British Prime Minister Theresa May announced her resignation from the Conservative Party leadership from June 7.
May, who appeared to be affected by a press conference held on Friday morning, said she informed Queen Elizabeth II of her resignation and remained in office until a new government is formed.
“It is now clear to me that the interest of the country requires a new prime minister to lead these efforts, so I announced today that I will resign from the leadership of the Conservative Party on Friday the seventh of June”.
“I tried to reach an agreement on exit from the EU, but I failed”, she said.
A consensus on Brexit could be reached if all parties were willing to make concessions, she said.
Reports from inside the conservative party, revealed that the mood within the Party would determine the identity of the successor to May and whether he would be tough on or support for Brexit.
A spokesman for the German government said, the German Chancellor Angela Merkel respected May’s decision to resign.
Former British Foreign Secretary Boris Johnson said it was time for Brexit to complete.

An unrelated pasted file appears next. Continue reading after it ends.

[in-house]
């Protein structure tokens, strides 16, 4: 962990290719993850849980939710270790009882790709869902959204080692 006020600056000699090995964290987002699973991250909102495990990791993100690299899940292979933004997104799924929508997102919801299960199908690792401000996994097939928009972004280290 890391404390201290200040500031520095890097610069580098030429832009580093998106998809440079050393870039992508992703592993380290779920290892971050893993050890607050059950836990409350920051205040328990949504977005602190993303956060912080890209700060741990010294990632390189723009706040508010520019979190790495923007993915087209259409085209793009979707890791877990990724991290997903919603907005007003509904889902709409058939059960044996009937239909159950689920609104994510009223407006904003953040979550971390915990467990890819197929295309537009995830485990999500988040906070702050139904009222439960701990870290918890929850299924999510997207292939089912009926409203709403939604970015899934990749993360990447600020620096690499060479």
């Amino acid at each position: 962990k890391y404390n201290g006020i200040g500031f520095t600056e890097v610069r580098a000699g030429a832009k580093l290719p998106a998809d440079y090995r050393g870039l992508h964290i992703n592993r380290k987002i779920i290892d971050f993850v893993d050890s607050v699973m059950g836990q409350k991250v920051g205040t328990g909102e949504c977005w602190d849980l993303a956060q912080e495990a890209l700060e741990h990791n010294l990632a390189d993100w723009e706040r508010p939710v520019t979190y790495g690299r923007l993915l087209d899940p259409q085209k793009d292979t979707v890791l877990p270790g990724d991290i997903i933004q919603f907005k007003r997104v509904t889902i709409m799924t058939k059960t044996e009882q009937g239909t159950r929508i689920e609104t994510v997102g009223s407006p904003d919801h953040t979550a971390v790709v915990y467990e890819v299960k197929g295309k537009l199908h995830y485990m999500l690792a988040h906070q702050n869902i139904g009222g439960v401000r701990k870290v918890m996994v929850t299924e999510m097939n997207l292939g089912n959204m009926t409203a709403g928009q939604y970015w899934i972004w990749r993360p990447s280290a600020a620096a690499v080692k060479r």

The leader of the opposition Labor Party, Jeremy Corbin, said that neither May nor its fractured and divided party could govern the country, stressing that general elections must be held after May’s resignation was announced.
Opinion polls in Britain indicate that Boris Johnson is the favorite to succeed May.
Berri’s agreement with the EU Commission was an objection to the majority of the British House of Commons, including members of the May Conservatives, some of whom were in favor of Britain’s withdrawal from the Union.
May has played down speculation that she could be removed from her post because of the draft EU exit agreement, which she said would last for a long time despite a series of ministerial resignations, headed by EU minister Dominique Rapp.
The British parliament voted on January 15 by a majority by rejecting Britain’s exit from the European Union, with 432 deputies against the May plan for 202 votes.
Initial international reactions to the resignation
In the first international reaction to the resignation, the EU said May’s resignation would not change anything in the Brexit talks.
French President Emmanuel Macaron, for his part, said it was too early to predict the outcome of the May decision to resign.
He pointed out that the implementation of the principles of the European Union, especially the priority of maintaining the functioning of the Union will continue.
Macaron called for a “quick clarification” of the precast file after the resignation announcement.
The Dutch prime minister also said on his Twitter website that the EU-UK agreement on Brexit was still on the table.
Political analyst Antoine Charpentier considered the extreme right to be the first beneficiary of developments in Britain.
Charpentier pointed out that the French National Front leader Marin Le Pen would use the British paper to pressure the French president.